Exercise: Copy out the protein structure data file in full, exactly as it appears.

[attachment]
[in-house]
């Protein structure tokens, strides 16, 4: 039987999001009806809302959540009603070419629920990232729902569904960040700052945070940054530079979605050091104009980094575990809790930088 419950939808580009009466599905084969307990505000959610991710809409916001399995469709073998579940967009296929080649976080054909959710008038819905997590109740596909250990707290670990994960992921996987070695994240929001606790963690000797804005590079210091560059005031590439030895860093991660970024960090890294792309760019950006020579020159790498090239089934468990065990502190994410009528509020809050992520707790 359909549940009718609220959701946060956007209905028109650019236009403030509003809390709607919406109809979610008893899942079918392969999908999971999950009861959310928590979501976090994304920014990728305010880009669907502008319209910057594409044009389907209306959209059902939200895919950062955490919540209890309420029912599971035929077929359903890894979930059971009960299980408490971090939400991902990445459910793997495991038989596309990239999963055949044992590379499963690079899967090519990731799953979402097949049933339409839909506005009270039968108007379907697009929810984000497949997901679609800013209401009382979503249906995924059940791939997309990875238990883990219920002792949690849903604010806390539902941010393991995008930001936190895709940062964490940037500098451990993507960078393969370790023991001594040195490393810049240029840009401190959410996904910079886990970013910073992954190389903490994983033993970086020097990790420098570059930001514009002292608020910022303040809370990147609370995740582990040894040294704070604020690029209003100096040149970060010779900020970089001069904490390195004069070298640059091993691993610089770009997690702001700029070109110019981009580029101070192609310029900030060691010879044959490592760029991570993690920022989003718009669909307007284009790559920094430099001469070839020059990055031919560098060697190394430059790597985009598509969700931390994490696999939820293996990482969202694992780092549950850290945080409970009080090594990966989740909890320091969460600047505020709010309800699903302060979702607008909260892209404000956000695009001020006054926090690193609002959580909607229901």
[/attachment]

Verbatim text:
[in-house]
């Protein structure tokens, strides 16, 4: 039987999001009806809302959540009603070419629920990232729902569904960040700052945070940054530079979605050091104009980094575990809790930088 419950939808580009009466599905084969307990505000959610991710809409916001399995469709073998579940967009296929080649976080054909959710008038819905997590109740596909250990707290670990994960992921996987070695994240929001606790963690000797804005590079210091560059005031590439030895860093991660970024960090890294792309760019950006020579020159790498090239089934468990065990502190994410009528509020809050992520707790 359909549940009718609220959701946060956007209905028109650019236009403030509003809390709607919406109809979610008893899942079918392969999908999971999950009861959310928590979501976090994304920014990728305010880009669907502008319209910057594409044009389907209306959209059902939200895919950062955490919540209890309420029912599971035929077929359903890894979930059971009960299980408490971090939400991902990445459910793997495991038989596309990239999963055949044992590379499963690079899967090519990731799953979402097949049933339409839909506005009270039968108007379907697009929810984000497949997901679609800013209401009382979503249906995924059940791939997309990875238990883990219920002792949690849903604010806390539902941010393991995008930001936190895709940062964490940037500098451990993507960078393969370790023991001594040195490393810049240029840009401190959410996904910079886990970013910073992954190389903490994983033993970086020097990790420098570059930001514009002292608020910022303040809370990147609370995740582990040894040294704070604020690029209003100096040149970060010779900020970089001069904490390195004069070298640059091993691993610089770009997690702001700029070109110019981009580029101070192609310029900030060691010879044959490592760029991570993690920022989003718009669909307007284009790559920094430099001469070839020059990055031919560098060697190394430059790597985009598509969700931390994490696999939820293996990482969202694992780092549950850290945080409970009080090594990966989740909890320091969460600047505020709010309800699903302060979702607008909260892209404000956000695009001020006054926090690193609002959580909607229901």